By the second half of 1938 the prototypes, now having reached the level of VW38, had achieved a point in the development process hardly different from the subsequent production model. So now potential purchasers were able to save five reichsmarks a week for the Volks-
wagen in the meantime re-christened as the "KdF-Wagen" forming part of the German Reich's "Kraft durch Freude" or "Strength through Happiness" strategy.
Priced at an extremely low 990.- reichsmarks, the Volkswagen was really to be everybody's car, easily affordable for the average purchaser. But due to the War not one of the roughly 340,000 investors reached his savings target and not one single Volkswagen was delivered to a private customer.
Starting in 1939 Porsche developed further variants of the Volkswagen parallel to the "KdF-Wagen" which were however intended for military use. Indeed, more than 60,000 of the jeep-like Kübelwagen, the amphibian Schwimmwagen, and the higher-ranking Kommandeur-
wagen (the commander's car), some of which featured all-wheel drive, were built by the end of World War II.
Another model based on the Volkswagen was the Type 64 Berlin-Rome Car built in 1939. This motorsport version of the Volkswagen was developed for the Berlin-Rome long-distance race planned for September 1939 and is acknowledged by car historians as the great-
grandfather of Porsche sports cars today. With its streamlined aluminium body and upgraded VW boxer engine, the Berlin-Rome Car reached a top speed of 145 km/h or 90 mph.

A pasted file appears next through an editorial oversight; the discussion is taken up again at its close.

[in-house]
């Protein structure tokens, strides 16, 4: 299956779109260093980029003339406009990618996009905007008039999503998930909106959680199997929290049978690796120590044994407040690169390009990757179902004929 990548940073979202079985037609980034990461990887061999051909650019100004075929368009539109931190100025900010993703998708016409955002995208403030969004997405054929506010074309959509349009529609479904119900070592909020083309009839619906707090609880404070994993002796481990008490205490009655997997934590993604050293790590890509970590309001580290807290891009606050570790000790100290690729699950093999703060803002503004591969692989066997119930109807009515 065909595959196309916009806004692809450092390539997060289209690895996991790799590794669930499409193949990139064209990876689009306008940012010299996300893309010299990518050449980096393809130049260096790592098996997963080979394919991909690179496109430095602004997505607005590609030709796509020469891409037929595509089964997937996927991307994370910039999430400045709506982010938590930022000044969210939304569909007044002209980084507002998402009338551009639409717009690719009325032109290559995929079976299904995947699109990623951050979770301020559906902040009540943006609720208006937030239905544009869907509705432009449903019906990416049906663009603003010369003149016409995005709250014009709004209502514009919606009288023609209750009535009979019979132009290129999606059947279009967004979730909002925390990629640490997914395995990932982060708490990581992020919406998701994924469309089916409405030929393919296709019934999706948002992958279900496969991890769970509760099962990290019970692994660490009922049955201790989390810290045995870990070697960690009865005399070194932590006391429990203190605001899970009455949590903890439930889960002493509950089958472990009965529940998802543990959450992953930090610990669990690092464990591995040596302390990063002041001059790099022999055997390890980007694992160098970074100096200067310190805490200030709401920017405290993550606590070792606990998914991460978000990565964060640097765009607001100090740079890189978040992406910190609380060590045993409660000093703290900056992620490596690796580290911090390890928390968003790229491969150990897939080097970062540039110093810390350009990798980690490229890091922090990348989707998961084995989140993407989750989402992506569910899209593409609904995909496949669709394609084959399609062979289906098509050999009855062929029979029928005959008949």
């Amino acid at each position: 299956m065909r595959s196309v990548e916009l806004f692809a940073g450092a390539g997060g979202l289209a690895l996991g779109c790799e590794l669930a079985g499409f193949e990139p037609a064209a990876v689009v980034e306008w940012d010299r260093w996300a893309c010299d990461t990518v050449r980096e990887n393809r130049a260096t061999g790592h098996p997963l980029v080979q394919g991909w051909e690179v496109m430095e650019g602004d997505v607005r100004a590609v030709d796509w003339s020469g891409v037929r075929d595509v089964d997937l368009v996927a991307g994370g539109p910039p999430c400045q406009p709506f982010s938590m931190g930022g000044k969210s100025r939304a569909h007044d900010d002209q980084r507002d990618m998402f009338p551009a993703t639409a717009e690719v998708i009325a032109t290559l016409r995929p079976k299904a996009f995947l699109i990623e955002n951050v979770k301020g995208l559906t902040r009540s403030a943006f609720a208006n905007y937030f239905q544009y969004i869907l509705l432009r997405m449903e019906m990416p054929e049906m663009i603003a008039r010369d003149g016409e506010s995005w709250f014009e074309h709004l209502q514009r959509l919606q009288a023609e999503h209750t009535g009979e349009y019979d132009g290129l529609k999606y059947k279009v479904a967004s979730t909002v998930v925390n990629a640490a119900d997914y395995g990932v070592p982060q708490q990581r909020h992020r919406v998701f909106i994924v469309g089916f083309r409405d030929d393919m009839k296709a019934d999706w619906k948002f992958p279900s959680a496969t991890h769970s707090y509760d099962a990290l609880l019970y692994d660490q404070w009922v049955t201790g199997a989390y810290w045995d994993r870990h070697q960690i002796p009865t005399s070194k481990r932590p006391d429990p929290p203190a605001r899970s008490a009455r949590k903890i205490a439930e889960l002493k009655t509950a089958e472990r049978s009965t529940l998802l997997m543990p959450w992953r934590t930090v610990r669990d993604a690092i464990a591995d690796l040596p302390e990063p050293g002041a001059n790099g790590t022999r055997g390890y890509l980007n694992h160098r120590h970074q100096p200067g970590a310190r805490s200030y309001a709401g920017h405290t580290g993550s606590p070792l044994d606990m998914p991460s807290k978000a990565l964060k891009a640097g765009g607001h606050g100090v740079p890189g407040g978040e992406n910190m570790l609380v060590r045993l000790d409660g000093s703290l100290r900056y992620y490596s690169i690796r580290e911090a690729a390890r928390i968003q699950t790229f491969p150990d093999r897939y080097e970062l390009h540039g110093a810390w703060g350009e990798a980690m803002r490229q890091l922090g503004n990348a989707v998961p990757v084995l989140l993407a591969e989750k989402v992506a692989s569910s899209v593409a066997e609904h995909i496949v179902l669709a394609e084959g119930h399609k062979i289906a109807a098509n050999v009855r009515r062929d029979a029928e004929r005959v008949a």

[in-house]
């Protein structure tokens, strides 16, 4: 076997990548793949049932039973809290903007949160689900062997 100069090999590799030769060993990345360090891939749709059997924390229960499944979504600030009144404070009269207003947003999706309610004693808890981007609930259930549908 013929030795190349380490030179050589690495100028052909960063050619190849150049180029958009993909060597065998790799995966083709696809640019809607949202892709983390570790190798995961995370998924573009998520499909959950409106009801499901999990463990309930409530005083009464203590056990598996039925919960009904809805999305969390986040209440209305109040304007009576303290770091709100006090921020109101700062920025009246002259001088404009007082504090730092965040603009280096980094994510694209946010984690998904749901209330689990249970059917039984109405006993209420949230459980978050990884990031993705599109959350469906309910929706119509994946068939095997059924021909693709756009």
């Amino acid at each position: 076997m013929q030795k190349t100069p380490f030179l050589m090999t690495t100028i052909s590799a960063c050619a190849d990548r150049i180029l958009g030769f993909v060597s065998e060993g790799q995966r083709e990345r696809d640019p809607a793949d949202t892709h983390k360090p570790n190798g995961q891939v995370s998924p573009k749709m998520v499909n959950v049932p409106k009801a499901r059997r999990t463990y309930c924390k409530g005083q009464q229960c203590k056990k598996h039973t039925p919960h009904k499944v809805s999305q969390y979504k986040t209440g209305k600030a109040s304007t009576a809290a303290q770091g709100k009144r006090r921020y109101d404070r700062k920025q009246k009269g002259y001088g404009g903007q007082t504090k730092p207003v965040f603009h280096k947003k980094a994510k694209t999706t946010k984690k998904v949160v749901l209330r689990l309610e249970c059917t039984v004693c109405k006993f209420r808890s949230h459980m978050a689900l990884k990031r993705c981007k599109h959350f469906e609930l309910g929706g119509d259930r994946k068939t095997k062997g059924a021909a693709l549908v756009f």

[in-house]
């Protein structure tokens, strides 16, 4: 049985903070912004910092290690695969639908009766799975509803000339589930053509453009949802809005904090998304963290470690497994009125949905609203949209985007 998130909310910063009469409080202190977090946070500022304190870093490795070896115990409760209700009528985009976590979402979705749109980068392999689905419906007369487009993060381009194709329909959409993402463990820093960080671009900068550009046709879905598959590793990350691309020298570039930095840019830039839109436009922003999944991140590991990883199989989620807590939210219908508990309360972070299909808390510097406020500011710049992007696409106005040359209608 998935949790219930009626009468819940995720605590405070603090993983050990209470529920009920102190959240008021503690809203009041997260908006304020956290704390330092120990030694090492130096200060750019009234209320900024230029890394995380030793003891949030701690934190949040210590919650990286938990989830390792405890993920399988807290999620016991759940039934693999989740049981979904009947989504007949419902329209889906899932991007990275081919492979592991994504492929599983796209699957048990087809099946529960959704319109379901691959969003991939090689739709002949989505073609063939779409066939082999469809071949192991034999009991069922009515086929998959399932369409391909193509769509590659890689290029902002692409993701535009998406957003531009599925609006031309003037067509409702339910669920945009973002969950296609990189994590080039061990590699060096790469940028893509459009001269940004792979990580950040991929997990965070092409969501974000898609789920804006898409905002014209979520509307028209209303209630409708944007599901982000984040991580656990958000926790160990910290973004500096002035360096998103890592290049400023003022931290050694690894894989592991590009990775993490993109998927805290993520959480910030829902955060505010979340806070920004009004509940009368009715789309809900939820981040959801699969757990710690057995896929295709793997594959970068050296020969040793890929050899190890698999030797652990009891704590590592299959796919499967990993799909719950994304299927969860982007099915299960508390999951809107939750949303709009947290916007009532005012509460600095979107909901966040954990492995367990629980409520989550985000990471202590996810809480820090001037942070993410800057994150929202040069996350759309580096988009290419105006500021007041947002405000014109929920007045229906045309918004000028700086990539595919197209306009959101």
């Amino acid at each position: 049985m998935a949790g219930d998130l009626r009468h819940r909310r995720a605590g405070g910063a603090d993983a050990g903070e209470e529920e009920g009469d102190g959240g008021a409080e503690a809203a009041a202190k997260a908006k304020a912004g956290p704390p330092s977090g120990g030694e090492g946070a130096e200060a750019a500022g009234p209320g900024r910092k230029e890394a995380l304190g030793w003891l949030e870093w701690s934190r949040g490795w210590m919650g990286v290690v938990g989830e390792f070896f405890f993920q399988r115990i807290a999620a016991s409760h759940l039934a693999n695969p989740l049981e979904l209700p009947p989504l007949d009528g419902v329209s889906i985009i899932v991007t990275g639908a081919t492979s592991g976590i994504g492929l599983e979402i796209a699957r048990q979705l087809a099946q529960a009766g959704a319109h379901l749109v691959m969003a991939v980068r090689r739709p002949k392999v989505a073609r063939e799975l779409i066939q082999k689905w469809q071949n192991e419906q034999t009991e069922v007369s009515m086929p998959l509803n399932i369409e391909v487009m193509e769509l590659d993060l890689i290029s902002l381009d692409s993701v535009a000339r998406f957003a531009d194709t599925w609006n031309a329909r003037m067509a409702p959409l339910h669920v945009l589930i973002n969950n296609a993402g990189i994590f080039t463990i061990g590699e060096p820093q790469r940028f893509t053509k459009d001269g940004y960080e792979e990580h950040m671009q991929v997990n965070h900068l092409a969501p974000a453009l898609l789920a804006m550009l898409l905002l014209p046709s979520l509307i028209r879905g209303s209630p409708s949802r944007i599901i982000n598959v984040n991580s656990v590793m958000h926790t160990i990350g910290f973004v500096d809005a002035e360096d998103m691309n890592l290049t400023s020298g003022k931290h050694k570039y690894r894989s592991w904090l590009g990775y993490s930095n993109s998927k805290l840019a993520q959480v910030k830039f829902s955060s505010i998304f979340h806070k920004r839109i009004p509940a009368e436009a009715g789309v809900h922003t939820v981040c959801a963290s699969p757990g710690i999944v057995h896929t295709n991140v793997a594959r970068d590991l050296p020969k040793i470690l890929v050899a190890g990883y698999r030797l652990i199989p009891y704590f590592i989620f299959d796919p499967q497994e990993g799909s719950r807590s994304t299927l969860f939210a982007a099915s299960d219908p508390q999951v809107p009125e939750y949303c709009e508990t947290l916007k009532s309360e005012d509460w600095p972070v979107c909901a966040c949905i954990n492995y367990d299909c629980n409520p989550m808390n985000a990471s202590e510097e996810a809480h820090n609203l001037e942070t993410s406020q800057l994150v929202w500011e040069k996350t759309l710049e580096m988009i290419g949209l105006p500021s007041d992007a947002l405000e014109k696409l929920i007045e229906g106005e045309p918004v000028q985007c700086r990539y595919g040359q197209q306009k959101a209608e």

Regular production of the civilian Volkswagen started in Wolfsburg in summer 1945 - and bearing the nickname "VW Käfer" or the "VW Beetle", the Volkswagen became as popular the world over as hardly any other car before or after.
The VW Beetle also sets the record in terms of its production life and volume, production of the last VW Beetle still coming off the line in Mexico continuing until July 2003. And accounting for 21.5 million units built, the Beetle is by far one of the highest-production vehicles of all times.
The Porsche Museum is dedicating a Special Exhibition to the 75th anniversary of the order to build the Volkswagen, held from 22 June -
31 July 2009. Apart from detailed information and original pictures from the Historical Archives of Porsche AG, the Exhibition also presents a rare pre-war prototype of the Volkswagen. This very special VW38 from the Volkswagen Foundation Collection was used personally by Professor Porsche, also on many business trips. Another rare car is the prototype of a VW Beetle powered by a diesel engine and built by Porsche in the early 1950s.
Note: Images on 75 Years Volkswagen Order are available to accredited journalists in the Porsche Press Database at http://presse.porsche.de/.
* The latest Porsche models are designed to operate on fuels with an ethanol content of up to 10%. Data determined for standard specification and in the NEDC (New European Driving Cycle) in accordance with the Euro 5 (715/2007/EC and 692/2008/EC) measurement method. The figures do not refer to an individual vehicle nor do they constitute part of the offer. They are intended solely as a means of comparing different types of vehicle. You can obtain further information about individual vehicles from your Porsche Centre.
Consumption figures were obtained on the basis of standard equipment. Special equipment may affect consumption and performance.